Chapter no 37

If He Had Been with Me

Normally our group haphazardly trades Christmas presents the last week of school, but Angie convinced us to do something special this year. On the last day of the semester, we exchange gifts at our favorite restaurant.

Each of my friends gives me a tiara. They planned it out together and assigned colors. Two weeks before, my very first tiara slipped off my head as I ran across the school parking lot, and it was run over before I could grab it. Led by Jamie, my friends found my distress amusing, and now led by him, they each try to replace the lost favorite. Jamie gives me a shoe rack he has converted into a “tiara stand,” a cool rock that he found, and a burned CD of songs that have meaning to us.

My friends follow my suggestion to each wear the tiara they gave me so that I can better judge which is my new favorite. The waiters think we are celebrating a birthday.

I needed this; for the past few weeks, I’ve had this melancholy following me around. I’m happy today, and I think that maybe things will be better now.

I bought Alex a remote control car that does flips, Angie two vintage paperback romance novels, Noah a set of walkie-talkies, and Brooke a yellow silk scarf with brown flowers.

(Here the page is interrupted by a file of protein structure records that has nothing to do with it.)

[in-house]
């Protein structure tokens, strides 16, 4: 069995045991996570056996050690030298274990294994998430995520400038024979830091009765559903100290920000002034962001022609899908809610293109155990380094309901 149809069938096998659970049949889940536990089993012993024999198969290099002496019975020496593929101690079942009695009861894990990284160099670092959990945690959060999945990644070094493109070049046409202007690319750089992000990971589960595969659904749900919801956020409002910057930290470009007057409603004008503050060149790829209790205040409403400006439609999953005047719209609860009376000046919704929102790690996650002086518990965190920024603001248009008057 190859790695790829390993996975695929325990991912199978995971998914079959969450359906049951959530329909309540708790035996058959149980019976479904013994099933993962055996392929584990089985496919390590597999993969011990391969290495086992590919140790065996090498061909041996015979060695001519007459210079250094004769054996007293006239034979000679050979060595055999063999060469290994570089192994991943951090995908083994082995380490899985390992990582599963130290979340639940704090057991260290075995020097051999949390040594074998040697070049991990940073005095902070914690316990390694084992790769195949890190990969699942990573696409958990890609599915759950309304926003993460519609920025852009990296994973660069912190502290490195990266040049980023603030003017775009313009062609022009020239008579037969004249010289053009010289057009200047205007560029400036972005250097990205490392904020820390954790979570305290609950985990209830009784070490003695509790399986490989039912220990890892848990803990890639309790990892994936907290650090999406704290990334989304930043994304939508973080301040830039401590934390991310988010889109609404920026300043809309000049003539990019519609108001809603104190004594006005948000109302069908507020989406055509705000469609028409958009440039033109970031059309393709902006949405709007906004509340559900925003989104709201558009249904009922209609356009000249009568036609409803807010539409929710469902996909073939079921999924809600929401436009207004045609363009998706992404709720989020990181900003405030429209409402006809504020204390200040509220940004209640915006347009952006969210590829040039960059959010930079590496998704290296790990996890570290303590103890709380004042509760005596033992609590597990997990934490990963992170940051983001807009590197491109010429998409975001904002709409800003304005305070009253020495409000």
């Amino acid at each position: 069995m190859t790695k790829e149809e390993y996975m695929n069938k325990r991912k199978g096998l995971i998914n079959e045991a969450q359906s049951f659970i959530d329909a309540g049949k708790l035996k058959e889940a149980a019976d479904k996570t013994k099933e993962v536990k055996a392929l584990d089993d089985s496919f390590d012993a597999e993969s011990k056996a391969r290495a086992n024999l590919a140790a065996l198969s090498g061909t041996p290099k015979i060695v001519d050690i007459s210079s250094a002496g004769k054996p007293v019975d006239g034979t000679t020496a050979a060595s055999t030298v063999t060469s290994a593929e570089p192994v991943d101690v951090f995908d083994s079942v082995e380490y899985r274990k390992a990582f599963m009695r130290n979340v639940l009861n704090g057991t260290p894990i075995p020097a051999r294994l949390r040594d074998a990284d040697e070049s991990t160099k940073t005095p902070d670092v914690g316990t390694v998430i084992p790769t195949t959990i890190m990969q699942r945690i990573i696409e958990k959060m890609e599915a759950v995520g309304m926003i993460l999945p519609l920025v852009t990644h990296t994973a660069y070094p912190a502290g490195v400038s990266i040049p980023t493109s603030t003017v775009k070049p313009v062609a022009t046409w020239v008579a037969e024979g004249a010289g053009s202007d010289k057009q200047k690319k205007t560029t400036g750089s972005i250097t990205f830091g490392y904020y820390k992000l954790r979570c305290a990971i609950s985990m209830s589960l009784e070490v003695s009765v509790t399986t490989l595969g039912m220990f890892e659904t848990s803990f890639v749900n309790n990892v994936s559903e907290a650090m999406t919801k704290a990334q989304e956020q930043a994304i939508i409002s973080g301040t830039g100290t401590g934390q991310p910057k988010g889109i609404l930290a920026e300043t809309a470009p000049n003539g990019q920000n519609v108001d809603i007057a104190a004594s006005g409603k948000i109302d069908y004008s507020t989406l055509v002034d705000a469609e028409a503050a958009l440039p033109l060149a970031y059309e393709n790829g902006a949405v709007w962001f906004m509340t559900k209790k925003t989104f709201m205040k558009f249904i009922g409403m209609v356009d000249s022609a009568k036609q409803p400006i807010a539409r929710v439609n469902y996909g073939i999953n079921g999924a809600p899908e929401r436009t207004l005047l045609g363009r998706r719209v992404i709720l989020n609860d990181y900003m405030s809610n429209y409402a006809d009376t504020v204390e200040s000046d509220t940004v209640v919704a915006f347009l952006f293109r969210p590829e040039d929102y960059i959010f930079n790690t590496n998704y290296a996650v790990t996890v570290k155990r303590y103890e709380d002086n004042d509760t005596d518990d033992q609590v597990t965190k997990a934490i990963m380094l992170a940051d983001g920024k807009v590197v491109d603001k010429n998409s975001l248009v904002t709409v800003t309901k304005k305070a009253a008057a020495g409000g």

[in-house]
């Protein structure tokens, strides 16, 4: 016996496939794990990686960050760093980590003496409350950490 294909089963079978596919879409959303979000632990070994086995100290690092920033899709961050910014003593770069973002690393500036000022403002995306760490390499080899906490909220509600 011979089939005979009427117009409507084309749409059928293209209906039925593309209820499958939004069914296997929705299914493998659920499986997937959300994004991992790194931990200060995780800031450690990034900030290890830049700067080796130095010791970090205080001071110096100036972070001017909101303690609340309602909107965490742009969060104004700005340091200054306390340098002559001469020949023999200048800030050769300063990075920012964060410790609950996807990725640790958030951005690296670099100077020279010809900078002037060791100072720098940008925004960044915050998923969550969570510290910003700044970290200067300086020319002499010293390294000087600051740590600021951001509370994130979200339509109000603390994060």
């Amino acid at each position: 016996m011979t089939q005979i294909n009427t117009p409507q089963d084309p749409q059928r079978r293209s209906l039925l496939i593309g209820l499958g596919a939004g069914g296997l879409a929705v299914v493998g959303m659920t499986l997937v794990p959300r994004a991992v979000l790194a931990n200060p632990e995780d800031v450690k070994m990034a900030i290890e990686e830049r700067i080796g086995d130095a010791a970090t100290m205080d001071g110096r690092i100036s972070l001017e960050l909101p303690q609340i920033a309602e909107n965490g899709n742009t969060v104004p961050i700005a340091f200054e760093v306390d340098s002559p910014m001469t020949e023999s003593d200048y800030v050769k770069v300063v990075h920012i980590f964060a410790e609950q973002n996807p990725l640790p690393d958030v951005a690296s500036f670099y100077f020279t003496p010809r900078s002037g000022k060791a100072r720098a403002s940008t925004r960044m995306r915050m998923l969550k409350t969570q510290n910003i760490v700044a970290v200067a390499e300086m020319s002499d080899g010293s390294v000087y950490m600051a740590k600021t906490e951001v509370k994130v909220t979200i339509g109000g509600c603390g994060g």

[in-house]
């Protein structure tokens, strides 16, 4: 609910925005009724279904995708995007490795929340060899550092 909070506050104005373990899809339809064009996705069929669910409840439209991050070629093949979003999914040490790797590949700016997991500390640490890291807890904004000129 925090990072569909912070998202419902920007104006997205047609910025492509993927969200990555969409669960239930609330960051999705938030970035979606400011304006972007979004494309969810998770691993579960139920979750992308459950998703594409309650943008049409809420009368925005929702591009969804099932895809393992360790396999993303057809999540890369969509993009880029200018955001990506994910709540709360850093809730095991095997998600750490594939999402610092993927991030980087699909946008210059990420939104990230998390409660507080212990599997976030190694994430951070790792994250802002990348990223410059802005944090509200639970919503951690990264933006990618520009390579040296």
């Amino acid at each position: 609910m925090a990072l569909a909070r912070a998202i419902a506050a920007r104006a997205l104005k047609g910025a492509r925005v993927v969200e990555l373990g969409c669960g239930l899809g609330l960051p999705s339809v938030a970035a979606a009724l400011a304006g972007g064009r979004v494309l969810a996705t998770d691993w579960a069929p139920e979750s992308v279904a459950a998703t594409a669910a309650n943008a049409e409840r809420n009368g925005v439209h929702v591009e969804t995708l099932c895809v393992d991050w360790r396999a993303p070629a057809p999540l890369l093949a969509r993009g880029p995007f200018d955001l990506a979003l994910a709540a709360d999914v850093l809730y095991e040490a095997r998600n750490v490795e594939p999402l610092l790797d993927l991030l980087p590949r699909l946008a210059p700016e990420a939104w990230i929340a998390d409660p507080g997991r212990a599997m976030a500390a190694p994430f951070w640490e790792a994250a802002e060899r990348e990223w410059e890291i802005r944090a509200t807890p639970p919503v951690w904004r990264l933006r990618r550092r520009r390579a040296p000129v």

For Jamie, I found a Polaroid camera at a garage sale. He says he will use it to provide proof to win arguments and record important moments in his life, such as beating Noah at chess or stealing traffic cones.

I bought Sasha a rose bush, because she told me she always wanted one when she was a little girl. It’s sitting in a black plastic bucket and looks

nearly dead this close to true winter. The boys laugh, but Sasha names it Judith and asks the waiter to bring another chair for it to sit in.

Sasha and Alex are real friends now, not just pretending to make things less awkward for us. Alex gives her plastic fruit, and they both laugh and will not tell us what the joke is about. Jamie vows to get it out of him later, and then to tell me.

Angie is still with Preppy Dave, and we all still like him. He’s meeting us at the movies after dinner. They are happy. They look and act so different yet something about them tells everyone they’re a couple, even if they’re just standing next to each other.

On our last double date with Noah and Brooke, we girls decided to have a double wedding. We draw sketches of our dresses on napkins and annoy the boys by making decisions every time we are together. Tonight we have agreed to have at least five swans wandering around the ceremony site, which will hopefully be in an abandoned church at midnight.

We are laughing, and I look around and I cannot believe that only a few years ago, I did not know a single one of them.

“I propose a toast,” Jamie says.

“You should stand on your chair,” Noah says.

“I think that would be the last straw for the staff,” Brooke says. “Speech! Speech!” Alex says. Jamie raises his glass.

“To us,” he says. And we drink to that.

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